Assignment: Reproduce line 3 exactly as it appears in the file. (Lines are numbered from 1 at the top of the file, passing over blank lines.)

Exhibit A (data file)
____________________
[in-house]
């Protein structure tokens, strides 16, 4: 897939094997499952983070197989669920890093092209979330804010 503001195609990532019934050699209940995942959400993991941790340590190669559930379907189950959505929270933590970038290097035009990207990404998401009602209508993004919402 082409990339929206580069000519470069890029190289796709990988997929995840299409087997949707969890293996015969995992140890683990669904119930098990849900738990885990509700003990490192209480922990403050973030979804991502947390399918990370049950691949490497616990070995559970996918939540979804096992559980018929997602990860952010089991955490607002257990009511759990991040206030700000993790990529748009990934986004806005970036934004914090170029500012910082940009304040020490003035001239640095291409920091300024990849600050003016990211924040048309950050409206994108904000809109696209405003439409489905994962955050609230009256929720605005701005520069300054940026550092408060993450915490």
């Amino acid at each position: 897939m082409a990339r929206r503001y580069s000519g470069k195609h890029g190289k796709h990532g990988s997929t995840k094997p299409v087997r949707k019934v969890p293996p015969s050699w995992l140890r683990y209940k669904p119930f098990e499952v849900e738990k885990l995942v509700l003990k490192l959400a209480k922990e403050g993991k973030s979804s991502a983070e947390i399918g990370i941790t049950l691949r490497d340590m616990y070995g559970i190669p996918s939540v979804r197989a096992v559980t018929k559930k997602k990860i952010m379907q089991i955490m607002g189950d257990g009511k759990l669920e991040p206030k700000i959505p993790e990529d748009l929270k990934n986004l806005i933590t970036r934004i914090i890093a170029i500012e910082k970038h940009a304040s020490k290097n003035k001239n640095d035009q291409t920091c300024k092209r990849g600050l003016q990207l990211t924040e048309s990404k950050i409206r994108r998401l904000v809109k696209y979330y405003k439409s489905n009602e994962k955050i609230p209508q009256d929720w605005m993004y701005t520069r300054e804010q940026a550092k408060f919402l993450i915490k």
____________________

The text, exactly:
């Amino acid at each position: 897939m082409a990339r929206r503001y580069s000519g470069k195609h890029g190289k796709h990532g990988s997929t995840k094997p299409v087997r949707k019934v969890p293996p015969s050699w995992l140890r683990y209940k669904p119930f098990e499952v849900e738990k885990l995942v509700l003990k490192l959400a209480k922990e403050g993991k973030s979804s991502a983070e947390i399918g990370i941790t049950l691949r490497d340590m616990y070995g559970i190669p996918s939540v979804r197989a096992v559980t018929k559930k997602k990860i952010m379907q089991i955490m607002g189950d257990g009511k759990l669920e991040p206030k700000i959505p993790e990529d748009l929270k990934n986004l806005i933590t970036r934004i914090i890093a170029i500012e910082k970038h940009a304040s020490k290097n003035k001239n640095d035009q291409t920091c300024k092209r990849g600050l003016q990207l990211t924040e048309s990404k950050i409206r994108r998401l904000v809109k696209y979330y405003k439409s489905n009602e994962k955050i609230p209508q009256d929720w605005m993004y701005t520069r300054e804010q940026a550092k408060f919402l993450i915490k």